Are you guilty of nagging your teen?
Most parents do! But just how effective is it really?
You hear yourself yelling: “How many more times do I have to tell you to clean your room? It’s a pig sty. I don’t know how you live in it. It’s no wonder you can’t find anything …”
Or perhaps it sounds more like this: “Did you remember to put your dirty laundry in the basket? It won’t get done spread all over your bedroom floor. There’s no magic fairy around here. All I ask you to do is the simple task of putting your school uniform in the laundry basket and it’s just too hard …”
Or this: “Why do you always have to put on that shirt with the button missing? You have at least three others and you just have to wear that one. What’s wrong with you. I tell you over and over and you refuse to do anything to help in this family … ”
Let’s not start on trying to get a teenager out of bed In the morning – or, into bed at night!
And so it goes, day after day after day, everyone getting upset and frustrated – and your teen seemingly selectively deaf to your requests, demands, reminders, yes, let’s face it … nagging.
If nagging our teens worked, we would all have wonderfully cooperative and well behaved young people.
Unfortunately, numerous family disagreements stem from parental nagging – according to research, it’s the cause of around 50% of arguments with teenagers.
But to be fair, the motivation to nag is benign, and it is difficult to see that a few reminders can be of any harm. After all, we feel we need to teach our adolescents about housework, and life lessons such as cooperation, don’t we? Our patience is sorely tried as our teens show little appreciation for what we do for them, and it is all so frustrating!
So if we are so well meaning in our nagging, then why do our adolescents get so angry with us?
It’s not so much the nagging, but the message they are receiving behind the constant reminders. The loudest part of the nag is that teenagers feel we just don’t trust them. They take it as a low blow, because it rocks their already low self confidence.
Adolescence is a period plagued by self doubt as well as all the other physical and psychological changes going on. It’s a period of dramatic change, growth and challenges, and teenagers, in spite of their seemingly confident exterior, have difficulty trusting themselves.
Consequently, it is not surprising that our teens respond to our nagging by sullenly withdrawing into their bedrooms or attacking and arguing, and rarely compliance with the intent of the nag.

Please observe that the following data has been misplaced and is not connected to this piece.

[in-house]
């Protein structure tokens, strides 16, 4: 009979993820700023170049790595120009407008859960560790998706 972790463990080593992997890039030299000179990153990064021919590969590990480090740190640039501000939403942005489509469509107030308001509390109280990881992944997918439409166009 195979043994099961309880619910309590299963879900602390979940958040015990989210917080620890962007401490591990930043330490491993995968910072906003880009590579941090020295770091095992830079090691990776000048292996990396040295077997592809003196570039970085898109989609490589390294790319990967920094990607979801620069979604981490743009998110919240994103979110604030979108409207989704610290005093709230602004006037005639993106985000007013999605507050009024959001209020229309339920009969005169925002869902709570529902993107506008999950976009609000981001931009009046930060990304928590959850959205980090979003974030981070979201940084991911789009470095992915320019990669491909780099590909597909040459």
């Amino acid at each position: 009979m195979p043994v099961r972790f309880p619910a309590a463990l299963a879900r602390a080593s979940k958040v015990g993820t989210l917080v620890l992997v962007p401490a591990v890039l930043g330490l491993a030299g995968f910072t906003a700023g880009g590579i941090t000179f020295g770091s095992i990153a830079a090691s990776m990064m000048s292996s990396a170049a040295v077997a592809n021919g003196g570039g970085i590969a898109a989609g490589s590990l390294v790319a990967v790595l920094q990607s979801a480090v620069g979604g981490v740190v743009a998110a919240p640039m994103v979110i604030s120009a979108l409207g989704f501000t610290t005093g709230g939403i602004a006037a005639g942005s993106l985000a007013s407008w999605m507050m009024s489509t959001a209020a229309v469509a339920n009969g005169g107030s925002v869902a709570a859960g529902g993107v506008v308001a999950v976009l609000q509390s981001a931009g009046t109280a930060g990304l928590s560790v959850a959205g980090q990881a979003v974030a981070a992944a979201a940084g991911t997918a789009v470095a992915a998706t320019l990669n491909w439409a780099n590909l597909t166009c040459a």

Parents too, feel angry, hurt and frustrated. It’s a vicious cycle all round.
The first step in resolving these family disputes is to stop nagging. Become aware of when you are nagging. Listen to how you are coming across. Accept it is not the solution. Decide whether the nagging is for your teenager’s good – or good for you!
For many of us, shifting gears from control over a small child who fits in with our expectations and is eager to please us, to acceptance of an adolescent nearing adulthood who is seeking self-identity and needing to make his or her own decisions, is a difficult transition.
This transition is made more difficult by the fact that parents just don’t give up authority easily, especially when their teenager is still financially dependent on them.
How to Quit Nagging
Fortunately, when you feel the urge to nag, there are a number of behaviours you can substitute for a more positive outcome that will also help to build an improved relationship with your teenager.
There are no ideal substitutes that all parents can adopt and what we do is different for everyone and for different situations. One parent, for example, whenever she wanted to nag, substituted the nag for a compliment.
One thing we can do, when we become aware of our expertise in nagging and the reasons for it, is to appreciate the side benefits of not nagging. Parents who stop nagging and use substitute behaviour almost always report reduced stress and positive consequences. Arguments drop significantly, and parents and teenagers learn to get along without the constant bickering.
Funnily enough, when parents stop nagging, their teenagers begin to do the tasks expected of them, like doing their homework, for example, or putting their dirty clothes in the laundry basket. Nagging just seems to provoke the undesired behaviour. Try using compliments instead!
If you would like to discuss your relationship with your teenager and improve ways of coping with their behaviour and attitude, or you are tired of the anger, frustration and bickering in your house, please feel really comfortable in making an appointment to see me. I will be most happy to chat with you about your personal situation and discuss some strategies that you can enjoy trying out.
Author: Dr Jan Philamon, PhD, BA (Hons) Psychology, C Teach, JP (Qual) Qld, MAPS.
As a registered teacher and psychologist, Dr Jan Philamon has a wealth of experience with children, however she enjoys helping individuals and couples at any stage of life. Jan aims to help people to be the best they can be and find success: improved wellbeing, gaining a sense of empowerment that allows them to actively problem solve and manage obstacles constructively, as well as positively plan and achieve their personal and career goals.
To make an appointment try Online Booking. Alternatively, you can call M1 Psychology Brisbane on (07) 3067 9129